The No. 1 issue that has been established about these Calgary Flames one quarter of the way into the 2019-20 season has been their lack of consistency.
Too often the Flames have started slow, or been two versions of themselves in a single game. At times, they’ve looked like something close to the team that finished atop the Pacific Division last year, but most of the time they’ve been unfinished.
Flames coach Bill Peters has called his team out on this more than once already, saying after Tuesday’s win against the Arizona Coyotes “We have to start playing for each other, playing the right way. I don’t think we’re doing that right now. I don’t see that. If we are, I’m missing it.”
Calgary became the first NHL team to play its 20th game this season and their 10-7-3 record has them in a deceiving second place. The better divisional accomplishments have come from the upstart Vancouver Canucks and Edmonton Oilers. The Flames’ .575 points percentage puts them behind their two Canadian rivals, plus Arizona and the Vegas Golden Knights in the Pacific. Their level of play thus far has been that of a playoff bubble team.
The Flames escaped their Saturday night meeting against the defending Stanley Cup champions with a point, losing 3-2 in OT. But we have to wonder if a more polished effort could have resulted in more. On the one hand, the fire and desperation Calgary showed toward the end of the game is a good quality for a team to have, but on the other, had they started with that same emotion against a team at the tail end of a western Canadian road swing, the result could have been better.
THE BIG TAKEAWAY
If the Flames are still learning about “playing for each other” and what that really means or looks like, they should walk away with some notes from the Blues. It took St. Louis three long months to figure that out last season, but once they did, they were on a track to the Stanley Cup. Now they look like a team that could repeat in 2020.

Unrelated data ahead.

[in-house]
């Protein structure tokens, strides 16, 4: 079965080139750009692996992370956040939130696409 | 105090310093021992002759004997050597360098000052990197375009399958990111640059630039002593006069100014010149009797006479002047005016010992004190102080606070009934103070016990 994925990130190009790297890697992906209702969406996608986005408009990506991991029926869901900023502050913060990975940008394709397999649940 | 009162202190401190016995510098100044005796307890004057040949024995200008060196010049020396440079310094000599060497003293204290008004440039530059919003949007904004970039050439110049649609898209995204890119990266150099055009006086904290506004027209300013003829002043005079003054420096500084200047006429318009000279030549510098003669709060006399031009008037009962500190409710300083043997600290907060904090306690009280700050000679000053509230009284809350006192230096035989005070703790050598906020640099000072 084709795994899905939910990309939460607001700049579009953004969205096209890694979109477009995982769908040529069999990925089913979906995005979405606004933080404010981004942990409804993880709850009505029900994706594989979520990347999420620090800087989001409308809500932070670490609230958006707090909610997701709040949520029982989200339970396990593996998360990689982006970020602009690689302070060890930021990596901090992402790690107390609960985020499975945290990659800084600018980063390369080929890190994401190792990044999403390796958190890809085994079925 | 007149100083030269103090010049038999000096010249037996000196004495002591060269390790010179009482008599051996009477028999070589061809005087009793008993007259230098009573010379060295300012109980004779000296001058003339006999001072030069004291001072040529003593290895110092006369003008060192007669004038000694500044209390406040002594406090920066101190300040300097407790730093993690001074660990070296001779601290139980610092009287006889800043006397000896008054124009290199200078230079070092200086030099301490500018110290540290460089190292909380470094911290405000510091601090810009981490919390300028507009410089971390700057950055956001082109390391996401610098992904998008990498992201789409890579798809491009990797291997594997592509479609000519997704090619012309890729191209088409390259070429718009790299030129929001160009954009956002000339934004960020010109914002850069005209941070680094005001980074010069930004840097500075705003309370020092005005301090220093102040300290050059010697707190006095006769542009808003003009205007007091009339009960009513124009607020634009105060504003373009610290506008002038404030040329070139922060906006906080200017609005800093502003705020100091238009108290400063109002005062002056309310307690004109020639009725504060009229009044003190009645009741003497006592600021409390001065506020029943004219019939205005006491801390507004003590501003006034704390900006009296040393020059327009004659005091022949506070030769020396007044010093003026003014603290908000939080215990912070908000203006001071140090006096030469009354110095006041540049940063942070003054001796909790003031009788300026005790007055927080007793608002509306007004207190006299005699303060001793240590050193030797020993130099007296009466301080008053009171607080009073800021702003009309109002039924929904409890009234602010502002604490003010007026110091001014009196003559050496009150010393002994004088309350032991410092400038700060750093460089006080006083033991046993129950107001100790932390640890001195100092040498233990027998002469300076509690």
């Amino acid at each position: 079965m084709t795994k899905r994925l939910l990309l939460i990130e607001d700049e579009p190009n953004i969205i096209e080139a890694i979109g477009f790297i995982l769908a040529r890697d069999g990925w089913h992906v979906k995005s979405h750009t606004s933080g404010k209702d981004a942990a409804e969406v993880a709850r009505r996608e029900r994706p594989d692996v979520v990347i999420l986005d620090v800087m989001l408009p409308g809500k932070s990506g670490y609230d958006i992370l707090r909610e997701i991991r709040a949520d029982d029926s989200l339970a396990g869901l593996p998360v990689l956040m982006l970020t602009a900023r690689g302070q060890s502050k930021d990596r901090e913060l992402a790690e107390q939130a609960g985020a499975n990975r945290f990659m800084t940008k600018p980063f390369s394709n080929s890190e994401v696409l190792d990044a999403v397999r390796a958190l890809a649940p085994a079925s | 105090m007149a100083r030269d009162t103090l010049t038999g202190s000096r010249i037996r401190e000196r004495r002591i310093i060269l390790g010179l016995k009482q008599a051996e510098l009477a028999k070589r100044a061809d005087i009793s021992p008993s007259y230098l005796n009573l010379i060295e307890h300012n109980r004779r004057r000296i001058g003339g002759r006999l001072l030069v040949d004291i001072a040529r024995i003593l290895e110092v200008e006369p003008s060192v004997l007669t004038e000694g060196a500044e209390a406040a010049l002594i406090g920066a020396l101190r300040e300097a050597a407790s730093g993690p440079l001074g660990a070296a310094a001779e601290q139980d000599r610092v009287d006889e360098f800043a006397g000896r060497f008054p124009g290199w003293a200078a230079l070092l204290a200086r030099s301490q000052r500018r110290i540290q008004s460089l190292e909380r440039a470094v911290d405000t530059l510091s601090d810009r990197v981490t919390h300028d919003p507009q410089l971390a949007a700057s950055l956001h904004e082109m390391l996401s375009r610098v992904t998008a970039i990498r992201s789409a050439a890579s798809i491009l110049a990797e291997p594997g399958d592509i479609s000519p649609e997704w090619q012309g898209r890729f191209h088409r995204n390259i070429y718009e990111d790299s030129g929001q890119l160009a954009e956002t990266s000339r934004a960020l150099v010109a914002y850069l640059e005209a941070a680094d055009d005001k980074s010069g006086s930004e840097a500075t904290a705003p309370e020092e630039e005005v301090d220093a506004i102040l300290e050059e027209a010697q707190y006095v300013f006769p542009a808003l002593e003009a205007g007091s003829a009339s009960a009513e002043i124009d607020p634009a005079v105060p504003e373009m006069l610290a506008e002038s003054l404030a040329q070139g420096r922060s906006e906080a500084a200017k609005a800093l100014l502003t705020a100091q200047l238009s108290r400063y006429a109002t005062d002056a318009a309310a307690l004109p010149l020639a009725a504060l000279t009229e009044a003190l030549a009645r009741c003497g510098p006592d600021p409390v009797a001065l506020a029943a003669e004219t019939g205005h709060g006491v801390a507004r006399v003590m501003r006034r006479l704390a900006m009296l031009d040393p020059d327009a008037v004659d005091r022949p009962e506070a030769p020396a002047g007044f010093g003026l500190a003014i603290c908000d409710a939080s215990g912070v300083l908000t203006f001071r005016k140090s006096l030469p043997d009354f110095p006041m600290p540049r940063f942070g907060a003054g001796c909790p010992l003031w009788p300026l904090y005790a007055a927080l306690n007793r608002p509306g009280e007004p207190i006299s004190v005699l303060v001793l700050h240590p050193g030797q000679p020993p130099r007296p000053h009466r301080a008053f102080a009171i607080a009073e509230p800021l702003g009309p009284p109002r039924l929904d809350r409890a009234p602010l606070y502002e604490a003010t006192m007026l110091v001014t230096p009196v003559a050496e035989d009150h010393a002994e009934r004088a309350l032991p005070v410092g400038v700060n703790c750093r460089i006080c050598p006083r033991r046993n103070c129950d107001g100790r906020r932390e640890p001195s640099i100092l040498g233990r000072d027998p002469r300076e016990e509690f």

St. Louis’ tenacious forechecking and the way they glue themselves to the puck carrier in the defensive end makes for a relentless, exhausting presence in all three zones. Closing out a four-game road trip (without superstar Vladimir Tarasenko), no one would have batted an eye if the Blues had a “foot off the pedal” kind of game, but they rose to their competition. St. Louis was the much better team in the first period, and even as the Flames started to push back somewhat in the second, the Blues still walked out of it with an advantage in scoring chances at 5-on-5 and the period’s only goal — which came on the power play.
Very few things come easy against St. Louis’ “heavy hockey.” They are organized and very well put together — this is exactly the sort of team effort Peters is desiring.
“I think you can learn from a game like this,” the coach said after. “I think there was times where we spent a little more time in the D zone than we wanted to and we weren’t clean breaking out. You gotta be able to break out on the first opportunity against good teams. And they wear you out.”
The Flames looked outmatched when they trailed 2-0 after two periods, but just like last season, Calgary is again one of the best third-period teams in the league. That’s not a bad thing. They have 24 goals in the third so far this season, second-most in the league, and have the fifth-best winning percentage when trailing after two periods. You can’t ever count them out. These are all good traits to have.